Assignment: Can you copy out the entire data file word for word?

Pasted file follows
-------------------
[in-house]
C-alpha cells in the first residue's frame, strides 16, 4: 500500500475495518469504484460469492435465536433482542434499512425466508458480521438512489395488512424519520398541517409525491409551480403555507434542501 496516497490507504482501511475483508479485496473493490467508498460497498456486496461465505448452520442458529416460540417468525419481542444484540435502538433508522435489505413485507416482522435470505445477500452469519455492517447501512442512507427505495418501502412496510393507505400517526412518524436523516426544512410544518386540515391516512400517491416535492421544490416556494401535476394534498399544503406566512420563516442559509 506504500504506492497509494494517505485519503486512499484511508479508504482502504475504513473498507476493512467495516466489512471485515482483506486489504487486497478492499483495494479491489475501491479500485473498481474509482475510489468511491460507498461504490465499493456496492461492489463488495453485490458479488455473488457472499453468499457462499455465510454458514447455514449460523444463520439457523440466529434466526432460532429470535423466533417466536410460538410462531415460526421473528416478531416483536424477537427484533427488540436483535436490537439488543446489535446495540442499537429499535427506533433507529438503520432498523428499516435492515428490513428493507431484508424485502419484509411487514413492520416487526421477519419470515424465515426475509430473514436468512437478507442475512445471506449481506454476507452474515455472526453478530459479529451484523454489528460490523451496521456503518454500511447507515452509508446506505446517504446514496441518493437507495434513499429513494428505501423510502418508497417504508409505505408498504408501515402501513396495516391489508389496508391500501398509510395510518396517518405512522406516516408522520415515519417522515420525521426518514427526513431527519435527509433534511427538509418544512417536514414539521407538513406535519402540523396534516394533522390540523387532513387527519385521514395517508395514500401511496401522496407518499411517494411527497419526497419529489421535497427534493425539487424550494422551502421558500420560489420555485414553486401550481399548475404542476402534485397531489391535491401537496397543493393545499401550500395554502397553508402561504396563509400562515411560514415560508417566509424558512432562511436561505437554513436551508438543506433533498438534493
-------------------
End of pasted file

[in-house]
C-alpha cells in the first residue's frame, strides 16, 4: 500500500475495518469504484460469492435465536433482542434499512425466508458480521438512489395488512424519520398541517409525491409551480403555507434542501 496516497490507504482501511475483508479485496473493490467508498460497498456486496461465505448452520442458529416460540417468525419481542444484540435502538433508522435489505413485507416482522435470505445477500452469519455492517447501512442512507427505495418501502412496510393507505400517526412518524436523516426544512410544518386540515391516512400517491416535492421544490416556494401535476394534498399544503406566512420563516442559509 506504500504506492497509494494517505485519503486512499484511508479508504482502504475504513473498507476493512467495516466489512471485515482483506486489504487486497478492499483495494479491489475501491479500485473498481474509482475510489468511491460507498461504490465499493456496492461492489463488495453485490458479488455473488457472499453468499457462499455465510454458514447455514449460523444463520439457523440466529434466526432460532429470535423466533417466536410460538410462531415460526421473528416478531416483536424477537427484533427488540436483535436490537439488543446489535446495540442499537429499535427506533433507529438503520432498523428499516435492515428490513428493507431484508424485502419484509411487514413492520416487526421477519419470515424465515426475509430473514436468512437478507442475512445471506449481506454476507452474515455472526453478530459479529451484523454489528460490523451496521456503518454500511447507515452509508446506505446517504446514496441518493437507495434513499429513494428505501423510502418508497417504508409505505408498504408501515402501513396495516391489508389496508391500501398509510395510518396517518405512522406516516408522520415515519417522515420525521426518514427526513431527519435527509433534511427538509418544512417536514414539521407538513406535519402540523396534516394533522390540523387532513387527519385521514395517508395514500401511496401522496407518499411517494411527497419526497419529489421535497427534493425539487424550494422551502421558500420560489420555485414553486401550481399548475404542476402534485397531489391535491401537496397543493393545499401550500395554502397553508402561504396563509400562515411560514415560508417566509424558512432562511436561505437554513436551508438543506433533498438534493